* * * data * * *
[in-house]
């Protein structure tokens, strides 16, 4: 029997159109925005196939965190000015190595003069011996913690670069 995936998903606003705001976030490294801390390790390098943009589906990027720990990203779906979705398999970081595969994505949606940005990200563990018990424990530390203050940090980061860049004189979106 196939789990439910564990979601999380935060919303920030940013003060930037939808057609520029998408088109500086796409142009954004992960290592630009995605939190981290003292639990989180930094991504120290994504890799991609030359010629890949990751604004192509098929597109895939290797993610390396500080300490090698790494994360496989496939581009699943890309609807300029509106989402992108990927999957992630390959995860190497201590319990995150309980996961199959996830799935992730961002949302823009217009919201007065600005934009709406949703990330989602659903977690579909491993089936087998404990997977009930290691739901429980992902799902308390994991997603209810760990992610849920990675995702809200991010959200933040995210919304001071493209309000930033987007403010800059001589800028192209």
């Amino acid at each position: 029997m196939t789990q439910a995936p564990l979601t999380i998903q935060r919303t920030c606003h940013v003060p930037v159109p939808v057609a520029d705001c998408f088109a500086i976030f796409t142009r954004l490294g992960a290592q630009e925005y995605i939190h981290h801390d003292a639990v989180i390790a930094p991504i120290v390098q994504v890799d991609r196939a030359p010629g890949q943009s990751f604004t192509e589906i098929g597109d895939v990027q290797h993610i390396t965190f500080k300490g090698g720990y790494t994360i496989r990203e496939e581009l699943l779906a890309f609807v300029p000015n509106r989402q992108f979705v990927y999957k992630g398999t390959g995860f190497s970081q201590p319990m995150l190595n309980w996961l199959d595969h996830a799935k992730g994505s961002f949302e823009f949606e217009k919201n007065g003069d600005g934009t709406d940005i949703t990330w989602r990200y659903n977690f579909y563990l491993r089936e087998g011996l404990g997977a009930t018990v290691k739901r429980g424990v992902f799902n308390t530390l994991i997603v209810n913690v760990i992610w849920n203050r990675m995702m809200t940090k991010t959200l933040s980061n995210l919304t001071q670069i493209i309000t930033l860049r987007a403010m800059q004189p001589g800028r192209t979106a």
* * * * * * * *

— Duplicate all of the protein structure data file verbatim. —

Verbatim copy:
[in-house]
């Protein structure tokens, strides 16, 4: 029997159109925005196939965190000015190595003069011996913690670069 995936998903606003705001976030490294801390390790390098943009589906990027720990990203779906979705398999970081595969994505949606940005990200563990018990424990530390203050940090980061860049004189979106 196939789990439910564990979601999380935060919303920030940013003060930037939808057609520029998408088109500086796409142009954004992960290592630009995605939190981290003292639990989180930094991504120290994504890799991609030359010629890949990751604004192509098929597109895939290797993610390396500080300490090698790494994360496989496939581009699943890309609807300029509106989402992108990927999957992630390959995860190497201590319990995150309980996961199959996830799935992730961002949302823009217009919201007065600005934009709406949703990330989602659903977690579909491993089936087998404990997977009930290691739901429980992902799902308390994991997603209810760990992610849920990675995702809200991010959200933040995210919304001071493209309000930033987007403010800059001589800028192209």
């Amino acid at each position: 029997m196939t789990q439910a995936p564990l979601t999380i998903q935060r919303t920030c606003h940013v003060p930037v159109p939808v057609a520029d705001c998408f088109a500086i976030f796409t142009r954004l490294g992960a290592q630009e925005y995605i939190h981290h801390d003292a639990v989180i390790a930094p991504i120290v390098q994504v890799d991609r196939a030359p010629g890949q943009s990751f604004t192509e589906i098929g597109d895939v990027q290797h993610i390396t965190f500080k300490g090698g720990y790494t994360i496989r990203e496939e581009l699943l779906a890309f609807v300029p000015n509106r989402q992108f979705v990927y999957k992630g398999t390959g995860f190497s970081q201590p319990m995150l190595n309980w996961l199959d595969h996830a799935k992730g994505s961002f949302e823009f949606e217009k919201n007065g003069d600005g934009t709406d940005i949703t990330w989602r990200y659903n977690f579909y563990l491993r089936e087998g011996l404990g997977a009930t018990v290691k739901r429980g424990v992902f799902n308390t530390l994991i997603v209810n913690v760990i992610w849920n203050r990675m995702m809200t940090k991010t959200l933040s980061n995210l919304t001071q670069i493209i309000t930033l860049r987007a403010m800059q004189p001589g800028r192209t979106a």